A few years ago I would have agreed that creating an ‘alternative’ version of a website is not acceptable. But today, with everyone receiving an online experience that is virtually tailored for them individually, the optimised approach seems to offer greater benefits. The UK’s Disability Discrimination Act requires equality of service provision. Does this mean blind people should use the same version of a website even if it greatly slows them down, or is an optimised version that allows a faster, better quality user experience preferable, so long as the standard of service is equal to that received by people who are not disabled? If you think in terms of excellent user experiences for disabled people, optimisation and personalisation would seem to have more to offer.
We need to keep our eyes on web trends and recognise trends that actually help to improve disabled people’s experience of the web. Arguably, personalisation is a trend that actually helps as its focus is on sites’ best possible performance for every user and is a great deal more effective that the ‘one site for all’ approach.
Guidance is changing. Watch out for version 2.0 of WCAG, which should be published in 2009, and the new British Standard for web accessibility (BS8878) that should appear next April. There is a shift of emphasis towards including user testing by disabled people that encourages web developers to be mindful of disabled people’s online experiences.
The new approach will also appeal to businesses and this is also very good news for disabled web users. The aim of any website is to convert its visitors into customers. Businesses are now investing a good deal more time and money into optimising ‘user journeys’ to ensure that the people using their sites find the route to making a purchase (or finding the information they are looking for) as quick, easy and enjoyable as possible.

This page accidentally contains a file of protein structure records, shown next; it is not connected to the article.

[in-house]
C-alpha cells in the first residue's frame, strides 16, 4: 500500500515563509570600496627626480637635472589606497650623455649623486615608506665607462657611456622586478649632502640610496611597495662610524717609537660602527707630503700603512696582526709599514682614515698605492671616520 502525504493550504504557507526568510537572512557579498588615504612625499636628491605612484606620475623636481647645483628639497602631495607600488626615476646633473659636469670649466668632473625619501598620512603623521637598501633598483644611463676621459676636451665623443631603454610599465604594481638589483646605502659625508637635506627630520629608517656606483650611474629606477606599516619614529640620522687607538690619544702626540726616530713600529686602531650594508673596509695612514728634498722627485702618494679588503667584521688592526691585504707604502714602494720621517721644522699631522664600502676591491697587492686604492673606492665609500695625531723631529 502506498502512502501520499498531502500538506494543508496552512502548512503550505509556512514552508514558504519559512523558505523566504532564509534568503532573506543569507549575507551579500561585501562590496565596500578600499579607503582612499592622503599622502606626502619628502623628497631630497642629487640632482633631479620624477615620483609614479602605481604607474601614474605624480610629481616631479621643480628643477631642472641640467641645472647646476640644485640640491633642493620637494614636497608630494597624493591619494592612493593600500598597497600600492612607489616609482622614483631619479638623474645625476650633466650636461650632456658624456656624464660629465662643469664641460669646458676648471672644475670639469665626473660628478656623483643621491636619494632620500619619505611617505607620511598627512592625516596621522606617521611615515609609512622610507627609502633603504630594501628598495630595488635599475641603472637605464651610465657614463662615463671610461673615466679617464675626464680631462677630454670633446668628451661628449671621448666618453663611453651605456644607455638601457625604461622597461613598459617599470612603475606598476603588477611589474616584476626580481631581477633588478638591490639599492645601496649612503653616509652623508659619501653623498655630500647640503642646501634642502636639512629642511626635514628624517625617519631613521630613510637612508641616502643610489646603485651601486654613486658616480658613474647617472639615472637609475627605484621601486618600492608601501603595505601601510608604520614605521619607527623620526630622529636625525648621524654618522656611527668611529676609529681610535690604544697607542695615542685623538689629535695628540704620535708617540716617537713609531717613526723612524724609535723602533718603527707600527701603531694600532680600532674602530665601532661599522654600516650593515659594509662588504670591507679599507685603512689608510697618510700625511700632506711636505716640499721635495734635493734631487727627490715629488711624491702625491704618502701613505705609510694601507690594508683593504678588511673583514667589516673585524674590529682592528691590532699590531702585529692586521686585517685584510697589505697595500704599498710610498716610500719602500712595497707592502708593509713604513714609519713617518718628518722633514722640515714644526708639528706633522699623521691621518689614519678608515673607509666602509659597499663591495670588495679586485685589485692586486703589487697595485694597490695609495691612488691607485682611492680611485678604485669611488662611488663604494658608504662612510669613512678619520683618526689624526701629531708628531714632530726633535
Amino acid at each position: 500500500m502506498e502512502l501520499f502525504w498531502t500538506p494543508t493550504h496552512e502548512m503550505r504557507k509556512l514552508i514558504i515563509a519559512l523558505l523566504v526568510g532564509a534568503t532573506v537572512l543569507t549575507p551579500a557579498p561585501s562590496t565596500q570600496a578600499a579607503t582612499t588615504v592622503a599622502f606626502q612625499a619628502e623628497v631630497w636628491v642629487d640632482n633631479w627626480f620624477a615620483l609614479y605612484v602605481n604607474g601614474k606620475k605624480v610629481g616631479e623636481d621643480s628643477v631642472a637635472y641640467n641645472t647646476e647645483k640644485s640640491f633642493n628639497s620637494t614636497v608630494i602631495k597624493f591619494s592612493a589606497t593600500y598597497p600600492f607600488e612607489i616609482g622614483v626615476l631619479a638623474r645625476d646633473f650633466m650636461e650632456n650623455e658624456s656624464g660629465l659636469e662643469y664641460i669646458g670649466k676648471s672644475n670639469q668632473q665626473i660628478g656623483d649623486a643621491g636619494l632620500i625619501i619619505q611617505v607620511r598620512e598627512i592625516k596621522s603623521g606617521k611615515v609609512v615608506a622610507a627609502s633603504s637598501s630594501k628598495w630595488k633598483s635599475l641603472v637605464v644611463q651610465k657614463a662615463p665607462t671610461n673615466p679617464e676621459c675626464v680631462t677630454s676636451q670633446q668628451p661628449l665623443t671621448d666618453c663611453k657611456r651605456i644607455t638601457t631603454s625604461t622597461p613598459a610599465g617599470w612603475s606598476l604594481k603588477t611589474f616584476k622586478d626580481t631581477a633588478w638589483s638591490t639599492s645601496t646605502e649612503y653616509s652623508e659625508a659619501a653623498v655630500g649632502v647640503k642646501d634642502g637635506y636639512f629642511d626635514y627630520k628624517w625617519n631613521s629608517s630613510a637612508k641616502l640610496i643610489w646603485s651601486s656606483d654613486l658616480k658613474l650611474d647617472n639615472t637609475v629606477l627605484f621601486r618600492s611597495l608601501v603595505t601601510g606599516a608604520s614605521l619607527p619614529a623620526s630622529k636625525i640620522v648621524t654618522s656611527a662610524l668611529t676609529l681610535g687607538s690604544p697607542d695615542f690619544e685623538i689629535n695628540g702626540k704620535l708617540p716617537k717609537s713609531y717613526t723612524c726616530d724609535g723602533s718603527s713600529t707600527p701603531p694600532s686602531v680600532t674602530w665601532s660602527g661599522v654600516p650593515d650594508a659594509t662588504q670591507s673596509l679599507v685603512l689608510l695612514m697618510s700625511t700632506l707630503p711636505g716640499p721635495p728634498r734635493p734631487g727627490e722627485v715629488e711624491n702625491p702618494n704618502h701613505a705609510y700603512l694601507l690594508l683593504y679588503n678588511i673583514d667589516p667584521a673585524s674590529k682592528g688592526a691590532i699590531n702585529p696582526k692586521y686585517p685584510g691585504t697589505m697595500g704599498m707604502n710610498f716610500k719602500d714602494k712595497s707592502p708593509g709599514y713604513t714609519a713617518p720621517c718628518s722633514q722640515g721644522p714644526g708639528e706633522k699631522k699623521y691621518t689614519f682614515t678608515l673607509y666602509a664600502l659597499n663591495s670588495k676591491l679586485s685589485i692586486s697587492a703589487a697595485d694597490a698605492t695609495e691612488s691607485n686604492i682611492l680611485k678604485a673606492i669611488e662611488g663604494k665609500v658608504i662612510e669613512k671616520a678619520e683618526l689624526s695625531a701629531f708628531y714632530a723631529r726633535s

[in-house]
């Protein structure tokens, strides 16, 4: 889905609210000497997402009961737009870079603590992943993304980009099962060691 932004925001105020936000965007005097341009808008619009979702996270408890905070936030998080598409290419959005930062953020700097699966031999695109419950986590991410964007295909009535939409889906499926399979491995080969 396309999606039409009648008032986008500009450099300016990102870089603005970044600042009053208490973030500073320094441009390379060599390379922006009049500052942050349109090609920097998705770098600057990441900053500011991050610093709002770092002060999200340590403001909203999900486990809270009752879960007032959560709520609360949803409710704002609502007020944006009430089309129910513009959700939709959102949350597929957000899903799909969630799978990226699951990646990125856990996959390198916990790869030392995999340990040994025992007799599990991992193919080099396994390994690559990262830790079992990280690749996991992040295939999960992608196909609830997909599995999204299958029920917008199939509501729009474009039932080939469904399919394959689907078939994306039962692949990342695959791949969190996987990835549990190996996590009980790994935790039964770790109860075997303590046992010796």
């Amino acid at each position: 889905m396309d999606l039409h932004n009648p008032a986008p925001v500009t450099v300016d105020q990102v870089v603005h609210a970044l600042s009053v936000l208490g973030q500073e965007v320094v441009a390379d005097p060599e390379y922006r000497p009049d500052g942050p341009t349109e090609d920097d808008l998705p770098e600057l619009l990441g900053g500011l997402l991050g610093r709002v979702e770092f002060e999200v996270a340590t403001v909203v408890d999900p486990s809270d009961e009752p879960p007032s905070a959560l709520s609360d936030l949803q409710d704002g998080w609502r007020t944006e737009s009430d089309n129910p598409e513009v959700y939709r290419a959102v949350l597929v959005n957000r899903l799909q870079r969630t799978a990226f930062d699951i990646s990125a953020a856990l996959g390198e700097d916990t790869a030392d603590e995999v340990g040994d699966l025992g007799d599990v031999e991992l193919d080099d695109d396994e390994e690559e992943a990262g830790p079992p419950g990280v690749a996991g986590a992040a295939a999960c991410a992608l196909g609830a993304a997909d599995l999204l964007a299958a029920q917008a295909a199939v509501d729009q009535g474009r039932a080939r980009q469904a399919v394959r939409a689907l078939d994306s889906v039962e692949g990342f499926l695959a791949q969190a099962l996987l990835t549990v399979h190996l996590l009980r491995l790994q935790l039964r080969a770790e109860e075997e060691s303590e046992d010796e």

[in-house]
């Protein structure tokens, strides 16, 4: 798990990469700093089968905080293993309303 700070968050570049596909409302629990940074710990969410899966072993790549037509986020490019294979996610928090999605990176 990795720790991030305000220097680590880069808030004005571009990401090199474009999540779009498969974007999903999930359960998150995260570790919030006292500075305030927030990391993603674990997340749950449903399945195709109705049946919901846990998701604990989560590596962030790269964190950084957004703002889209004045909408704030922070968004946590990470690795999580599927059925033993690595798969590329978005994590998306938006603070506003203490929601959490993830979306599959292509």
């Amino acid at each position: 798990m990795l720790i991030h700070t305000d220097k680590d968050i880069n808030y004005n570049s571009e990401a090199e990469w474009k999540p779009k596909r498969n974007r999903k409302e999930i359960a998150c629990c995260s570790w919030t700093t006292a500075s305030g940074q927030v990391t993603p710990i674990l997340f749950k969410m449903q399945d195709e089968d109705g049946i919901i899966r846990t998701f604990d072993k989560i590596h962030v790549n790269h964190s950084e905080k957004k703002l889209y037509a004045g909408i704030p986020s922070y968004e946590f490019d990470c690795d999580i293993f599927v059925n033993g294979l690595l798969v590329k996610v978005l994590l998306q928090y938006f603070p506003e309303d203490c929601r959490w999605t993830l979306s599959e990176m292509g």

I think of this as a pyramid. Web accessibility is the foundation. Usability by disabled people is the next layer. And both of these underpin the ultimate goal: excellent user experiences by disabled people (and everyone).
If we really want equality on the web, it strikes me that we must adopt the language that businesses are using when they talk about creating websites that maximise profit. Right now, businesses are really interested in how the web can quickly deliver return on investment through increased sales. They are looking to web usability techniques to achieve the creation of excellent user experiences for everyone because they know this leads to increased sales. We need to make sure that businesses understand that disabled people have a right to excellent user experiences too and to view disabled people as simply another target audience. If we can do this, our goal of online inclusion and equality really could become reality.
NOTE: Julie Howell delivered the keynote speech at this year’s E- Access ’08 conference, hosted by E-Access Bulletin (www.headstar-events.com/eaccess08). Julie is Director of Accessibility at Fortune Cookie and chairs the British Standards Institution’s committee on web accessibility (see also News in brief, this issue).